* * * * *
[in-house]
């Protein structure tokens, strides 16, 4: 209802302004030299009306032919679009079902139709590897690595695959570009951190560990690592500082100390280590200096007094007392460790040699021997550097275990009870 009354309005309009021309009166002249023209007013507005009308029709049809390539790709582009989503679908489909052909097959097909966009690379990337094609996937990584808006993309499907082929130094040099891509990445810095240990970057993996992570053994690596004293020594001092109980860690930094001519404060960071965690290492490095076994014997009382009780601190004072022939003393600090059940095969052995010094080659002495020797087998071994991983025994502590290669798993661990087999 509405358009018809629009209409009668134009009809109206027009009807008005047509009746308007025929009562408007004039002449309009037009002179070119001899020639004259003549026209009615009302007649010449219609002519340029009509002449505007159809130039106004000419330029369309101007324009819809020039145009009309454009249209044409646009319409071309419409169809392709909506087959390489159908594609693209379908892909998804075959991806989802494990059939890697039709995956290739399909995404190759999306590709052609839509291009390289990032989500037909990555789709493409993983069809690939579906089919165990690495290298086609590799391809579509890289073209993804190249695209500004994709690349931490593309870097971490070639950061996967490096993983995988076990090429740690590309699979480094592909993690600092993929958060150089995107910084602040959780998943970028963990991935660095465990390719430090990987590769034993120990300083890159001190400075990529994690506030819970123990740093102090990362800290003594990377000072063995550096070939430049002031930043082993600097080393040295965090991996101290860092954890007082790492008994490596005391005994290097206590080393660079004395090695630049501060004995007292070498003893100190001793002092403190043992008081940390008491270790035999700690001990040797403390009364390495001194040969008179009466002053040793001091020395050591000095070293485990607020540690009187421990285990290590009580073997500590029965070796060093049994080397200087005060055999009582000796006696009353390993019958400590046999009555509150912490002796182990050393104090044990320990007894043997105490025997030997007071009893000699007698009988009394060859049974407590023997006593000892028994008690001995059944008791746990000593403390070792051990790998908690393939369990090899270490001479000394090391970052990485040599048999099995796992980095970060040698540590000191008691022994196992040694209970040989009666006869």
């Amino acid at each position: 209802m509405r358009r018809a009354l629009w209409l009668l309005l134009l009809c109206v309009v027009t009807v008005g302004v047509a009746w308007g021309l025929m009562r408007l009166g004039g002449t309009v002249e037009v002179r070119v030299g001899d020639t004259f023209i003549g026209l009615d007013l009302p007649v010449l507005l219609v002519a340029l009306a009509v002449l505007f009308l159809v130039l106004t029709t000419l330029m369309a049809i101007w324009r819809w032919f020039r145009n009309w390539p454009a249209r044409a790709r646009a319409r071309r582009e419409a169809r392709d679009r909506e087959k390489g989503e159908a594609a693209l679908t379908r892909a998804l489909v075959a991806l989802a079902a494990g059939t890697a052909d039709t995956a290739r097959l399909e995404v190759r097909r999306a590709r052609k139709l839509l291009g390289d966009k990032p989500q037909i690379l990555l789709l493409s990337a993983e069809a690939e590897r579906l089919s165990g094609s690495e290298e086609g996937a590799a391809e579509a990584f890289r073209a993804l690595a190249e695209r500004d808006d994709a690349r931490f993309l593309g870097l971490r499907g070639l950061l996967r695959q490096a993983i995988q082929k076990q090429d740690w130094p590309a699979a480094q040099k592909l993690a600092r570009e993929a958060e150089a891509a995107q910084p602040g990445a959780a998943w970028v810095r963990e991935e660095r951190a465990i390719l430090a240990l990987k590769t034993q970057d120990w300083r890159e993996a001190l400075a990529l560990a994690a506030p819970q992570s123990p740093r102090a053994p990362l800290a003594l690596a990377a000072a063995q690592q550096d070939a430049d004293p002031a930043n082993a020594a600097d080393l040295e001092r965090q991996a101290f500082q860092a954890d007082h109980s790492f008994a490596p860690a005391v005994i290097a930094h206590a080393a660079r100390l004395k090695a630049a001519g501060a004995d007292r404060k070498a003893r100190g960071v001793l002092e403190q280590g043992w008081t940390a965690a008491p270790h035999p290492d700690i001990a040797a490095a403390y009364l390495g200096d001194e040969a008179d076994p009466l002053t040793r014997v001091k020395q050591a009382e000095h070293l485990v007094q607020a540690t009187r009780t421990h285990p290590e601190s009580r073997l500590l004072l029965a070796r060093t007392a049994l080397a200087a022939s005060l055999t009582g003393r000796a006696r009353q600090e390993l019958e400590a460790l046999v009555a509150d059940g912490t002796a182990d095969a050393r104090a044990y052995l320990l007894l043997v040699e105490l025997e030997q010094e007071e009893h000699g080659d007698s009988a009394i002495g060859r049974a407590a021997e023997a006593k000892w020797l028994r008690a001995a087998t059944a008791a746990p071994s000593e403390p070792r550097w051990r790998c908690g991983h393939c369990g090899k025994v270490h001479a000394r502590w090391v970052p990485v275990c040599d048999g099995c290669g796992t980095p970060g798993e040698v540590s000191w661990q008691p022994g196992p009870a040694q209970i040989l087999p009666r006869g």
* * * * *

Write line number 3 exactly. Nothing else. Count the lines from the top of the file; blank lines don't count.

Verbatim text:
């Amino acid at each position: 209802m509405r358009r018809a009354l629009w209409l009668l309005l134009l009809c109206v309009v027009t009807v008005g302004v047509a009746w308007g021309l025929m009562r408007l009166g004039g002449t309009v002249e037009v002179r070119v030299g001899d020639t004259f023209i003549g026209l009615d007013l009302p007649v010449l507005l219609v002519a340029l009306a009509v002449l505007f009308l159809v130039l106004t029709t000419l330029m369309a049809i101007w324009r819809w032919f020039r145009n009309w390539p454009a249209r044409a790709r646009a319409r071309r582009e419409a169809r392709d679009r909506e087959k390489g989503e159908a594609a693209l679908t379908r892909a998804l489909v075959a991806l989802a079902a494990g059939t890697a052909d039709t995956a290739r097959l399909e995404v190759r097909r999306a590709r052609k139709l839509l291009g390289d966009k990032p989500q037909i690379l990555l789709l493409s990337a993983e069809a690939e590897r579906l089919s165990g094609s690495e290298e086609g996937a590799a391809e579509a990584f890289r073209a993804l690595a190249e695209r500004d808006d994709a690349r931490f993309l593309g870097l971490r499907g070639l950061l996967r695959q490096a993983i995988q082929k076990q090429d740690w130094p590309a699979a480094q040099k592909l993690a600092r570009e993929a958060e150089a891509a995107q910084p602040g990445a959780a998943w970028v810095r963990e991935e660095r951190a465990i390719l430090a240990l990987k590769t034993q970057d120990w300083r890159e993996a001190l400075a990529l560990a994690a506030p819970q992570s123990p740093r102090a053994p990362l800290a003594l690596a990377a000072a063995q690592q550096d070939a430049d004293p002031a930043n082993a020594a600097d080393l040295e001092r965090q991996a101290f500082q860092a954890d007082h109980s790492f008994a490596p860690a005391v005994i290097a930094h206590a080393a660079r100390l004395k090695a630049a001519g501060a004995d007292r404060k070498a003893r100190g960071v001793l002092e403190q280590g043992w008081t940390a965690a008491p270790h035999p290492d700690i001990a040797a490095a403390y009364l390495g200096d001194e040969a008179d076994p009466l002053t040793r014997v001091k020395q050591a009382e000095h070293l485990v007094q607020a540690t009187r009780t421990h285990p290590e601190s009580r073997l500590l004072l029965a070796r060093t007392a049994l080397a200087a022939s005060l055999t009582g003393r000796a006696r009353q600090e390993l019958e400590a460790l046999v009555a509150d059940g912490t002796a182990d095969a050393r104090a044990y052995l320990l007894l043997v040699e105490l025997e030997q010094e007071e009893h000699g080659d007698s009988a009394i002495g060859r049974a407590a021997e023997a006593k000892w020797l028994r008690a001995a087998t059944a008791a746990p071994s000593e403390p070792r550097w051990r790998c908690g991983h393939c369990g090899k025994v270490h001479a000394r502590w090391v970052p990485v275990c040599d048999g099995c290669g796992t980095p970060g798993e040698v540590s000191w661990q008691p022994g196992p009870a040694q209970i040989l087999p009666r006869g």